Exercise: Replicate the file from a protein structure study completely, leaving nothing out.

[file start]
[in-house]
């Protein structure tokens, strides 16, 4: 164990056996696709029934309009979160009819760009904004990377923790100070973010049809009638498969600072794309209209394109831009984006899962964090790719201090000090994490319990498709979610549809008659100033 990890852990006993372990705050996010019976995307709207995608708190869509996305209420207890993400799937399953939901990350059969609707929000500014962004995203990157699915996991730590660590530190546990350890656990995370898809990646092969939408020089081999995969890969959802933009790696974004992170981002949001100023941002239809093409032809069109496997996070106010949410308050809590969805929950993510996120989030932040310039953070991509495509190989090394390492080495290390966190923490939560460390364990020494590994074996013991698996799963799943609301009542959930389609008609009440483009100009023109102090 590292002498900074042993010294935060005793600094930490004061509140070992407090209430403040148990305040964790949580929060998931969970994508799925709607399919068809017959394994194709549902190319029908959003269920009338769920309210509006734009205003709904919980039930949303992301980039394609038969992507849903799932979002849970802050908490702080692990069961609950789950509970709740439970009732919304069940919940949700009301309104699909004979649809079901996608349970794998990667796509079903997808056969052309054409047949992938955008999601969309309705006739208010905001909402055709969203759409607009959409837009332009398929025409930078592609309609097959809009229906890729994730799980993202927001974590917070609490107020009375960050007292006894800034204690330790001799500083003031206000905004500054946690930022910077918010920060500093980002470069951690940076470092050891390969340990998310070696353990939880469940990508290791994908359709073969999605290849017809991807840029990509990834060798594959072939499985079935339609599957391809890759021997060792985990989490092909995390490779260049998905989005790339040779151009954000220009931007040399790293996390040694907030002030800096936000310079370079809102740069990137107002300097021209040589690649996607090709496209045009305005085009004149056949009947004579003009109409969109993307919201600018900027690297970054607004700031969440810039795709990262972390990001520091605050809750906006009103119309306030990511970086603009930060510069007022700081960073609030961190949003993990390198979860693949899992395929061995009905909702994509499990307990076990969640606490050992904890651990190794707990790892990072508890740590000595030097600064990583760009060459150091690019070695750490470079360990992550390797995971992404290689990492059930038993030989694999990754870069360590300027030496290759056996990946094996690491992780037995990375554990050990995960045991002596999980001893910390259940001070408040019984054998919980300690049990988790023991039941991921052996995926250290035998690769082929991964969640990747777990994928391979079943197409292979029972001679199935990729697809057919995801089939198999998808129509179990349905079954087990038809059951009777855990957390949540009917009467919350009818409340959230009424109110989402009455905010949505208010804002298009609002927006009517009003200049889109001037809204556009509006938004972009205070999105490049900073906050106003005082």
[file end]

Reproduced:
[in-house]
């Protein structure tokens, strides 16, 4: 164990056996696709029934309009979160009819760009904004990377923790100070973010049809009638498969600072794309209209394109831009984006899962964090790719201090000090994490319990498709979610549809008659100033 990890852990006993372990705050996010019976995307709207995608708190869509996305209420207890993400799937399953939901990350059969609707929000500014962004995203990157699915996991730590660590530190546990350890656990995370898809990646092969939408020089081999995969890969959802933009790696974004992170981002949001100023941002239809093409032809069109496997996070106010949410308050809590969805929950993510996120989030932040310039953070991509495509190989090394390492080495290390966190923490939560460390364990020494590994074996013991698996799963799943609301009542959930389609008609009440483009100009023109102090 590292002498900074042993010294935060005793600094930490004061509140070992407090209430403040148990305040964790949580929060998931969970994508799925709607399919068809017959394994194709549902190319029908959003269920009338769920309210509006734009205003709904919980039930949303992301980039394609038969992507849903799932979002849970802050908490702080692990069961609950789950509970709740439970009732919304069940919940949700009301309104699909004979649809079901996608349970794998990667796509079903997808056969052309054409047949992938955008999601969309309705006739208010905001909402055709969203759409607009959409837009332009398929025409930078592609309609097959809009229906890729994730799980993202927001974590917070609490107020009375960050007292006894800034204690330790001799500083003031206000905004500054946690930022910077918010920060500093980002470069951690940076470092050891390969340990998310070696353990939880469940990508290791994908359709073969999605290849017809991807840029990509990834060798594959072939499985079935339609599957391809890759021997060792985990989490092909995390490779260049998905989005790339040779151009954000220009931007040399790293996390040694907030002030800096936000310079370079809102740069990137107002300097021209040589690649996607090709496209045009305005085009004149056949009947004579003009109409969109993307919201600018900027690297970054607004700031969440810039795709990262972390990001520091605050809750906006009103119309306030990511970086603009930060510069007022700081960073609030961190949003993990390198979860693949899992395929061995009905909702994509499990307990076990969640606490050992904890651990190794707990790892990072508890740590000595030097600064990583760009060459150091690019070695750490470079360990992550390797995971992404290689990492059930038993030989694999990754870069360590300027030496290759056996990946094996690491992780037995990375554990050990995960045991002596999980001893910390259940001070408040019984054998919980300690049990988790023991039941991921052996995926250290035998690769082929991964969640990747777990994928391979079943197409292979029972001679199935990729697809057919995801089939198999998808129509179990349905079954087990038809059951009777855990957390949540009917009467919350009818409340959230009424109110989402009455905010949505208010804002298009609002927006009517009003200049889109001037809204556009509006938004972009205070999105490049900073906050106003005082």